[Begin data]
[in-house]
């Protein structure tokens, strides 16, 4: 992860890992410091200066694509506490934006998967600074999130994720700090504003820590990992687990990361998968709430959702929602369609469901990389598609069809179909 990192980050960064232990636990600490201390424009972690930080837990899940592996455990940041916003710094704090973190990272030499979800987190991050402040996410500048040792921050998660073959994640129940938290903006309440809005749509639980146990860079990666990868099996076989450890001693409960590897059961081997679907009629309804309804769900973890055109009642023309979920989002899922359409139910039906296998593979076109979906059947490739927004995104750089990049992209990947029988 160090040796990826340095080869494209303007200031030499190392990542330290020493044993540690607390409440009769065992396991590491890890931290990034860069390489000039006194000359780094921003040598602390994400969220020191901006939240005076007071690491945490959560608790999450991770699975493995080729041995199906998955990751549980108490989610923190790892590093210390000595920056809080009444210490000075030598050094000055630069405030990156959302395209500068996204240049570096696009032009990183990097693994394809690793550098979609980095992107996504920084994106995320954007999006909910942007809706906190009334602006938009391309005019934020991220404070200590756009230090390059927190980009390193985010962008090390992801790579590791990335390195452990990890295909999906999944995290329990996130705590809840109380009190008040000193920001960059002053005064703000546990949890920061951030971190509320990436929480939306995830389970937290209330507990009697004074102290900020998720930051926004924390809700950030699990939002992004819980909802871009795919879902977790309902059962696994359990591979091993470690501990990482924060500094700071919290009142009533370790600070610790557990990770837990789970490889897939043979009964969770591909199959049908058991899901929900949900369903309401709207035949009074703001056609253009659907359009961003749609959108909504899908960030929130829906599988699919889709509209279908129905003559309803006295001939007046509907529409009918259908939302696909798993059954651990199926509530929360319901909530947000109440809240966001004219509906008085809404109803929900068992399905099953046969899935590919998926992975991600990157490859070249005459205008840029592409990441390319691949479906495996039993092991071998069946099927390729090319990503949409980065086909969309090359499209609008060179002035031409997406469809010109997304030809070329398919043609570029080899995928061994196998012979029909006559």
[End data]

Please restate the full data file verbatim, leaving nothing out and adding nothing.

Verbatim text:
[in-house]
């Protein structure tokens, strides 16, 4: 992860890992410091200066694509506490934006998967600074999130994720700090504003820590990992687990990361998968709430959702929602369609469901990389598609069809179909 990192980050960064232990636990600490201390424009972690930080837990899940592996455990940041916003710094704090973190990272030499979800987190991050402040996410500048040792921050998660073959994640129940938290903006309440809005749509639980146990860079990666990868099996076989450890001693409960590897059961081997679907009629309804309804769900973890055109009642023309979920989002899922359409139910039906296998593979076109979906059947490739927004995104750089990049992209990947029988 160090040796990826340095080869494209303007200031030499190392990542330290020493044993540690607390409440009769065992396991590491890890931290990034860069390489000039006194000359780094921003040598602390994400969220020191901006939240005076007071690491945490959560608790999450991770699975493995080729041995199906998955990751549980108490989610923190790892590093210390000595920056809080009444210490000075030598050094000055630069405030990156959302395209500068996204240049570096696009032009990183990097693994394809690793550098979609980095992107996504920084994106995320954007999006909910942007809706906190009334602006938009391309005019934020991220404070200590756009230090390059927190980009390193985010962008090390992801790579590791990335390195452990990890295909999906999944995290329990996130705590809840109380009190008040000193920001960059002053005064703000546990949890920061951030971190509320990436929480939306995830389970937290209330507990009697004074102290900020998720930051926004924390809700950030699990939002992004819980909802871009795919879902977790309902059962696994359990591979091993470690501990990482924060500094700071919290009142009533370790600070610790557990990770837990789970490889897939043979009964969770591909199959049908058991899901929900949900369903309401709207035949009074703001056609253009659907359009961003749609959108909504899908960030929130829906599988699919889709509209279908129905003559309803006295001939007046509907529409009918259908939302696909798993059954651990199926509530929360319901909530947000109440809240966001004219509906008085809404109803929900068992399905099953046969899935590919998926992975991600990157490859070249005459205008840029592409990441390319691949479906495996039993092991071998069946099927390729090319990503949409980065086909969309090359499209609008060179002035031409997406469809010109997304030809070329398919043609570029080899995928061994196998012979029909006559």